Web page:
3. top

The top (table of processes) command allows us to monitor in real-time the number of processes running and kernel-managed tasks on a Linux machine. It also offers us a system information summary that displays resource usage, inclusive of CPU and memory usage.

Its interface is split into two parts. The top part displays the stats values, while the lower part displays the list of the running processes. It also supports color, highlighting, and even elementary graphs. Furthermore, it’s interactive, which allows us to browse through the list of processes and even kill a process.

There are a lot of versions of the top command. Let’s view our current version:

$ top -v
  procps-ng 3.3.16
  top -hv | -bcEHiOSs1 -d secs -n max -u|U user -p pid(s) -o field -w [cols]

In this tutorial, we’ll be working with v3.3.16 which comes with the procps-ng package.

By default, the top command produces this output:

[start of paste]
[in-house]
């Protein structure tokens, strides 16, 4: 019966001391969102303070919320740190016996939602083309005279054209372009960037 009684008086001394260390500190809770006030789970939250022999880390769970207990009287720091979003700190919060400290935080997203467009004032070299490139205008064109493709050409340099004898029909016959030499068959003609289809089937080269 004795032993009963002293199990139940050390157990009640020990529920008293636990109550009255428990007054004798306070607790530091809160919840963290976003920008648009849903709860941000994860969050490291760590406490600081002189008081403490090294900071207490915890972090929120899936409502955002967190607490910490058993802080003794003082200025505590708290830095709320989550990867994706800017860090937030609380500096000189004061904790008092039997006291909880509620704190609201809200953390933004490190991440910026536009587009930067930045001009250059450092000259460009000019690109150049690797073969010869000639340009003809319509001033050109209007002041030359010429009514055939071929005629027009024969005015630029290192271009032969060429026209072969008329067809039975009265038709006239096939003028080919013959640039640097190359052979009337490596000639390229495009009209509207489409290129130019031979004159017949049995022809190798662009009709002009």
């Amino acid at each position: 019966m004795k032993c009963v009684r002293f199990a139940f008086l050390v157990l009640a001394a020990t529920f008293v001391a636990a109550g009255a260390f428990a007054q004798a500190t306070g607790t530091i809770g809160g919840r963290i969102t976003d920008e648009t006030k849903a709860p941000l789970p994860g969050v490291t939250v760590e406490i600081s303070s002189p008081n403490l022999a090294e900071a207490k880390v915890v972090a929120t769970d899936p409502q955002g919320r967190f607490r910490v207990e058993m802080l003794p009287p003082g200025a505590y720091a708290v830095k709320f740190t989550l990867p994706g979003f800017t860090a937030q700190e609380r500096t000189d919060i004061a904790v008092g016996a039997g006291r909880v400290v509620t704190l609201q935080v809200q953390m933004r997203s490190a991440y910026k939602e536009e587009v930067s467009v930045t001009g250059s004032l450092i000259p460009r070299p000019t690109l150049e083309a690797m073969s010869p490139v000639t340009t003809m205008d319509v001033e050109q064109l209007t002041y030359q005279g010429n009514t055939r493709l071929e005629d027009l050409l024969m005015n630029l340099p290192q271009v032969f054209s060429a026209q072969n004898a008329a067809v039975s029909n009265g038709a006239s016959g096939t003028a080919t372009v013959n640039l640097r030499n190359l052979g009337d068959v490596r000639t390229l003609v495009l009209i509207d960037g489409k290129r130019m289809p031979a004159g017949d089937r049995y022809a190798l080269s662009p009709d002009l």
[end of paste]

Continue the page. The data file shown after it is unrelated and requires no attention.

$ top
%Cpu(s):  7.2 us,  2.3 sy,  0.0 ni, 90.5 id,  0.0 wa,  0.0 hi,  0.0 si,  0.0 st
MiB Mem :   7820.3 total,    239.9 free,   6660.3 used,    920.0 buff/cache
MiB Swap:   2048.0 total,   1571.5 free,    476.5 used.    450.8 avail Mem

2832 user 20 0 4285156 194344 34556 S 6.0 2.4 22:29.39 gnome-sh+ 

We can even display more columns. To do this, we need to press the letter on the top command’s dashboard:

    Navigate with Up/Dn, Right selects for move then <Enter> or Left commits,
   'd' or <Space> toggles display, 's' sets sort.  Use 'q' or <Esc> to end!

* PID     = Process Id             GID     = Group Id               SUPGIDS = Supp Groups IDs        RSlk    = RES Locked (KiB)    
* USER    = Effective User Name    GROUP   = Group Name             SUPGRPS = Supp Groups Names      RSsh    = RES Shared (KiB)    
* PR      = Priority               PGRP    = Process Group Id       TGID    = Thread Group Id        CGNAME  = Control Group name

Next, let’s navigate to CODE, DATA, and SWAP columns, activate them with the space button and then press the Esc button to return to the main dashboard.

We should have this output:

    PID USER      PR  NI    VIRT    RES    SHR S  %CPU  %MEM     TIME+ COMMAND     SWAP   CODE    DATA 
  15493 user    20   0   32.4g 224864  88356 S  51.3   2.8  48:48.97 chrome         0 176216  332228 
   5346 user    20   0   28.4g 338256  95904 S  46.4   4.2  36:07.86 chrome         0 176216  521552

Let’s understand more about what most of these columns represents:

  • %MEM: shows the percentage use of the total physical memory by a process